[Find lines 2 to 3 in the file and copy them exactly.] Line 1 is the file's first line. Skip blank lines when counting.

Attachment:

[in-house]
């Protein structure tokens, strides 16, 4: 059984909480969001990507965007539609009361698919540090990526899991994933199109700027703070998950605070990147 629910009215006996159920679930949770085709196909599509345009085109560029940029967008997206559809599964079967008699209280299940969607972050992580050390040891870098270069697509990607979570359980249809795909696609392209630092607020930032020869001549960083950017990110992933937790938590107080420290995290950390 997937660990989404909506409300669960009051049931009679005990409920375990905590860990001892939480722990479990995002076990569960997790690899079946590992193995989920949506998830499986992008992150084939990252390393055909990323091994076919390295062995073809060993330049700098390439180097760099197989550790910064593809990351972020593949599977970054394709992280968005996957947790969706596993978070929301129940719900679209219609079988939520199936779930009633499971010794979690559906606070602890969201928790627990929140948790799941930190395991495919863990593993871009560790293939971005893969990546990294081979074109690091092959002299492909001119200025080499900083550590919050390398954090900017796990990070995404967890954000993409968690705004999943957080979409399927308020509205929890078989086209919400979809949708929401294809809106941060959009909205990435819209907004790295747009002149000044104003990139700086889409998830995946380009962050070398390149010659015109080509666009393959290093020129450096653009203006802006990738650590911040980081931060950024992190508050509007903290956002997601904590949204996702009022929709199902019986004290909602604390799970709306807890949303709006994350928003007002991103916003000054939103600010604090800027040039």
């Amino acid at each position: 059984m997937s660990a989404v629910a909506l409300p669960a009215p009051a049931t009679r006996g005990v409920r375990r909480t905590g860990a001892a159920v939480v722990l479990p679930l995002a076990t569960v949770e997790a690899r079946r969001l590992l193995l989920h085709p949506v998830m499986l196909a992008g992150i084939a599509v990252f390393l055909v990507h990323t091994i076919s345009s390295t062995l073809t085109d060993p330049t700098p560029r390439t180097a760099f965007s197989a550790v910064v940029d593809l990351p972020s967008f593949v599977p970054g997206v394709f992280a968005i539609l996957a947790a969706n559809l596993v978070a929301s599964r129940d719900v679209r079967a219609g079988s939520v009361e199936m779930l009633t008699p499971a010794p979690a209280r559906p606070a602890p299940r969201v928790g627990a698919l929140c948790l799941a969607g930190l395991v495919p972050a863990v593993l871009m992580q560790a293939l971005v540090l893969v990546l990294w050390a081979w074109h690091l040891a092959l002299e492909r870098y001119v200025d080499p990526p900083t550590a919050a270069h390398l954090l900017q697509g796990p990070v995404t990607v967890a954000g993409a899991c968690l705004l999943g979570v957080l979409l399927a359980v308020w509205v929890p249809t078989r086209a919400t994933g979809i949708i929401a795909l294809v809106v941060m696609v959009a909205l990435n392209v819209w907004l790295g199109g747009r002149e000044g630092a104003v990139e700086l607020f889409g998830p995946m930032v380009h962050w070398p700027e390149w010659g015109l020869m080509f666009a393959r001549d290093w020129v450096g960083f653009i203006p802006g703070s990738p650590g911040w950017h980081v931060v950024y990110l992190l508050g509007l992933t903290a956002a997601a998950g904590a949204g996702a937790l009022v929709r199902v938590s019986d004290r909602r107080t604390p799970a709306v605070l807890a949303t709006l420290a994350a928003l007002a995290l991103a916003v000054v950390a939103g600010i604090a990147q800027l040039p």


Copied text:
């Protein structure tokens, strides 16, 4: 059984909480969001990507965007539609009361698919540090990526899991994933199109700027703070998950605070990147 629910009215006996159920679930949770085709196909599509345009085109560029940029967008997206559809599964079967008699209280299940969607972050992580050390040891870098270069697509990607979570359980249809795909696609392209630092607020930032020869001549960083950017990110992933937790938590107080420290995290950390 997937660990989404909506409300669960009051049931009679005990409920375990905590860990001892939480722990479990995002076990569960997790690899079946590992193995989920949506998830499986992008992150084939990252390393055909990323091994076919390295062995073809060993330049700098390439180097760099197989550790910064593809990351972020593949599977970054394709992280968005996957947790969706596993978070929301129940719900679209219609079988939520199936779930009633499971010794979690559906606070602890969201928790627990929140948790799941930190395991495919863990593993871009560790293939971005893969990546990294081979074109690091092959002299492909001119200025080499900083550590919050390398954090900017796990990070995404967890954000993409968690705004999943957080979409399927308020509205929890078989086209919400979809949708929401294809809106941060959009909205990435819209907004790295747009002149000044104003990139700086889409998830995946380009962050070398390149010659015109080509666009393959290093020129450096653009203006802006990738650590911040980081931060950024992190508050509007903290956002997601904590949204996702009022929709199902019986004290909602604390799970709306807890949303709006994350928003007002991103916003000054939103600010604090800027040039």
């Amino acid at each position: 059984m997937s660990a989404v629910a909506l409300p669960a009215p009051a049931t009679r006996g005990v409920r375990r909480t905590g860990a001892a159920v939480v722990l479990p679930l995002a076990t569960v949770e997790a690899r079946r969001l590992l193995l989920h085709p949506v998830m499986l196909a992008g992150i084939a599509v990252f390393l055909v990507h990323t091994i076919s345009s390295t062995l073809t085109d060993p330049t700098p560029r390439t180097a760099f965007s197989a550790v910064v940029d593809l990351p972020s967008f593949v599977p970054g997206v394709f992280a968005i539609l996957a947790a969706n559809l596993v978070a929301s599964r129940d719900v679209r079967a219609g079988s939520v009361e199936m779930l009633t008699p499971a010794p979690a209280r559906p606070a602890p299940r969201v928790g627990a698919l929140c948790l799941a969607g930190l395991v495919p972050a863990v593993l871009m992580q560790a293939l971005v540090l893969v990546l990294w050390a081979w074109h690091l040891a092959l002299e492909r870098y001119v200025d080499p990526p900083t550590a919050a270069h390398l954090l900017q697509g796990p990070v995404t990607v967890a954000g993409a899991c968690l705004l999943g979570v957080l979409l399927a359980v308020w509205v929890p249809t078989r086209a919400t994933g979809i949708i929401a795909l294809v809106v941060m696609v959009a909205l990435n392209v819209w907004l790295g199109g747009r002149e000044g630092a104003v990139e700086l607020f889409g998830p995946m930032v380009h962050w070398p700027e390149w010659g015109l020869m080509f666009a393959r001549d290093w020129v450096g960083f653009i203006p802006g703070s990738p650590g911040w950017h980081v931060v950024y990110l992190l508050g509007l992933t903290a956002a997601a998950g904590a949204g996702a937790l009022v929709r199902v938590s019986d004290r909602r107080t604390p799970a709306v605070l807890a949303t709006l420290a994350a928003l007002a995290l991103a916003v000054v950390a939103g600010i604090a990147q800027l040039p």